“Getting through the winter will all come down to temperature and how cold the rover electronics will get,” Callas explained in a NASA statement. The rover was built to survive temperatures of minus-40 degrees Fahrenheit (-40 degrees Celsius) with its electronics on, and minus-67 degrees F (-55 degrees C) with electronics powered down, Callas said. During the roughly six-month Martian winter, the lows are expected to be around minus-50 degrees F (-45 degrees C).
Spirit should be able to handle the winter temperatures by "hibernating" like a bear, Callas said. That's not a guarantee: The electronics might not be as hardy as they were when the rover landed six years ago. But if the NASA team can keep Spirit alive, the rover should be able to start its stationary science experiments in September or so.
Squyres said the decision to have Spirit stay put was "kind of poignant moment for us."
"We built these vehicles with the intention of driving around on the surface, and Spirit has done that magnificently for the better part of six years," he said. "So seeing us shift our focus to a different class of activities - you know, it's a change, and it's one we're going to have to adapt to."
'Not a day to mourn'
Rover driver Ashley Stroupe said the change still hasn't fully sunk in with the engineers at NASA's Jet Propulsion Laboratory in Pasadena, Calif., who steer the robots by preprogrammed remote control.
"At this point we've been really focused as a team on the day to day. I don’t think we've necessarily fully changed our mind-set in our heads just yet ... to more stationary ops," Stroupe said.
But rover team members emphasized that it wasn't yet time to write Spirit's obituary.
"This is not a day to mourn Spirit," McCuistion said. "This is not a day of loss."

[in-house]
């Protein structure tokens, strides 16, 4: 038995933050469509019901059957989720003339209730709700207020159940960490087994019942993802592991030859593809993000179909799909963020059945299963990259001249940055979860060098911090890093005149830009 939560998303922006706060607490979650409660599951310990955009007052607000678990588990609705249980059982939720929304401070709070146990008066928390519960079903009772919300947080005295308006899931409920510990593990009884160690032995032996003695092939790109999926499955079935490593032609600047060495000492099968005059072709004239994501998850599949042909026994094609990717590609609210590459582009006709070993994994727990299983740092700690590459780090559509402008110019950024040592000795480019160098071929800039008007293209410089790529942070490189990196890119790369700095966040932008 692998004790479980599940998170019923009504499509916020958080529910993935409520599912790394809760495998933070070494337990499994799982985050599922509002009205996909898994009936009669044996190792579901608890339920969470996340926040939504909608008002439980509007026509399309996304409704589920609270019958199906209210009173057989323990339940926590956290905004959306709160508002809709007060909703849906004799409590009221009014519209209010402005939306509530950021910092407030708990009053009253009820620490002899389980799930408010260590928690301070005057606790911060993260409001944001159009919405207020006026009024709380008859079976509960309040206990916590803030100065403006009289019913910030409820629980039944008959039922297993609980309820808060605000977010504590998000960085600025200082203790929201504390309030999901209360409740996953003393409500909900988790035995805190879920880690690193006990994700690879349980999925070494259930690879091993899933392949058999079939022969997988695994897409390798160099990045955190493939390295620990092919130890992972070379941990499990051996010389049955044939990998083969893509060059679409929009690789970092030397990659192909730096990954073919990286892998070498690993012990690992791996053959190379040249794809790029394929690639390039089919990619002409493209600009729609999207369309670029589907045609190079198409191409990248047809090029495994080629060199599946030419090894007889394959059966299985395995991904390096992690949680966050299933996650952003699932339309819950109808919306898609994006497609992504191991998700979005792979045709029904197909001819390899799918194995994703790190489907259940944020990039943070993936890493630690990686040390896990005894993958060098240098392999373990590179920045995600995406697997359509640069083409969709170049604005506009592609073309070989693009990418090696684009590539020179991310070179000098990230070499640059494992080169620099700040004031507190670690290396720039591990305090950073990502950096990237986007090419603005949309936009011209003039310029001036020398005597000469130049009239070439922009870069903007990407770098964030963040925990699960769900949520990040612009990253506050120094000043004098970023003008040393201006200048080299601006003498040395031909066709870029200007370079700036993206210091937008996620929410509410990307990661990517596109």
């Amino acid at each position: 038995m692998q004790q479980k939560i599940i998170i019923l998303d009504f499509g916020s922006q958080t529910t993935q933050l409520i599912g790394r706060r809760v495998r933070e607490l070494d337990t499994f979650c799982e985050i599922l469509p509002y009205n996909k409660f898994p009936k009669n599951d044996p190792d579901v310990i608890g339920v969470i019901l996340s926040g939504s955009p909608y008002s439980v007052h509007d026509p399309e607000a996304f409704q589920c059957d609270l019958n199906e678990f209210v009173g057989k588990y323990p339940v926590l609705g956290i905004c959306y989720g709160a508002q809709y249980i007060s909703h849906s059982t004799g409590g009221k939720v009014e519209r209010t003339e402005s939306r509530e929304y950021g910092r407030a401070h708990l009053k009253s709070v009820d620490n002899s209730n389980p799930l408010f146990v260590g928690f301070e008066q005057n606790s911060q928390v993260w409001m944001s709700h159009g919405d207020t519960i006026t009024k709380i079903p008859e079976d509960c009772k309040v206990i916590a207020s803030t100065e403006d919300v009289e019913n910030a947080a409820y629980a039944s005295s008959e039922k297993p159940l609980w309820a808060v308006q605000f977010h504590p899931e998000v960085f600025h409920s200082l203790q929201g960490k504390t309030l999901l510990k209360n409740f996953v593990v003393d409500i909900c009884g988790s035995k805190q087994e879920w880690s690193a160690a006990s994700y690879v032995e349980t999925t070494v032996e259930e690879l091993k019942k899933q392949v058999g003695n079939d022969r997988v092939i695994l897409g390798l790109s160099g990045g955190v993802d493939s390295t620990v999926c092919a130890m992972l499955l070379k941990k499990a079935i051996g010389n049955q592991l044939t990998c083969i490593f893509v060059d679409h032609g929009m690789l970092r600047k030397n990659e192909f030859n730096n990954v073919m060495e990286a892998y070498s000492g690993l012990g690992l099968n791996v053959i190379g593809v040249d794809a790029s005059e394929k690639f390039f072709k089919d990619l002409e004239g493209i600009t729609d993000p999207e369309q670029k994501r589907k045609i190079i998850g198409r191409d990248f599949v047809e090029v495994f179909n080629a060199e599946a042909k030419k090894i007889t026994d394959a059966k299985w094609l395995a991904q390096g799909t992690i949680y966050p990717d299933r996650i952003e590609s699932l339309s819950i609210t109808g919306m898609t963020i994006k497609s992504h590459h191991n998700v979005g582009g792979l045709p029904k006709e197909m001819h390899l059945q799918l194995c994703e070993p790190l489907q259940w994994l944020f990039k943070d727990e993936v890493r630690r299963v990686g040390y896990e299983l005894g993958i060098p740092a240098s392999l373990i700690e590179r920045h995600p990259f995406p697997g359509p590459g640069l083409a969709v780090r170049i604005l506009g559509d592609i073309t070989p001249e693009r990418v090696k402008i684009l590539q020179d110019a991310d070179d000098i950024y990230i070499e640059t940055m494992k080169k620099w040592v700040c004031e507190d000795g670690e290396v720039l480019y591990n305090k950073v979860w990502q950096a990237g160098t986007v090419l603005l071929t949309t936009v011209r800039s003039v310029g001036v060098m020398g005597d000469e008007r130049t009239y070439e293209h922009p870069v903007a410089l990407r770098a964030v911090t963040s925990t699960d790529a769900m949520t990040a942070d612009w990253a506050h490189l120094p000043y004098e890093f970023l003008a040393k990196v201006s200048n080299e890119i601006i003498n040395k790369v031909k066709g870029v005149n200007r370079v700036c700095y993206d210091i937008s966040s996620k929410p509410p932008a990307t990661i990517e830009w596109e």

Assuming that Spirit survives, the study of Mars' core would be a primary scientific objective. During an interview last week, Callas told me that the rover would detect tiny gravitational shifts as Mars spins on its axis - shifts that could tell scientists about the planet's internal composition. He compared it to the trick of spinning an egg to figure out whether it was raw or hard-boiled.
"If the final scientific feather in Spirit's cap is determining whether the core of Mars is liquid or solid, that would be wonderful," Squyres said. And who knows? Still more discoveries may lie within Spirit's reach.
"The bottom line is, we're not giving up on Spirit," Squyres said.
NASA is offering a series of electronic postcards that Internet users can send to Spirit (and the team of scientists and engineers behind the rover). This item from last week provides further background about Spirit's troubles and the rover team's strategy. Fresh animated images show Spirit's view in the direction of movement and in the figurative rear view mirror. For the latest word from the "Free Spirit" movement, check in with the Twitter accounts for the Mars rovers and one of their drivers, Scott Maxwell.
Join the Cosmic Log team by signing up as my Facebook friend or following b0yle on Twitter. And pick up a copy of my new book, "The Case for Pluto." If you're partial to the planetary underdogs, you'll be pleased to know that I've set up a Facebook fan page for "The Case for Pluto."
This report was last updated at 4:10 p.m. ET.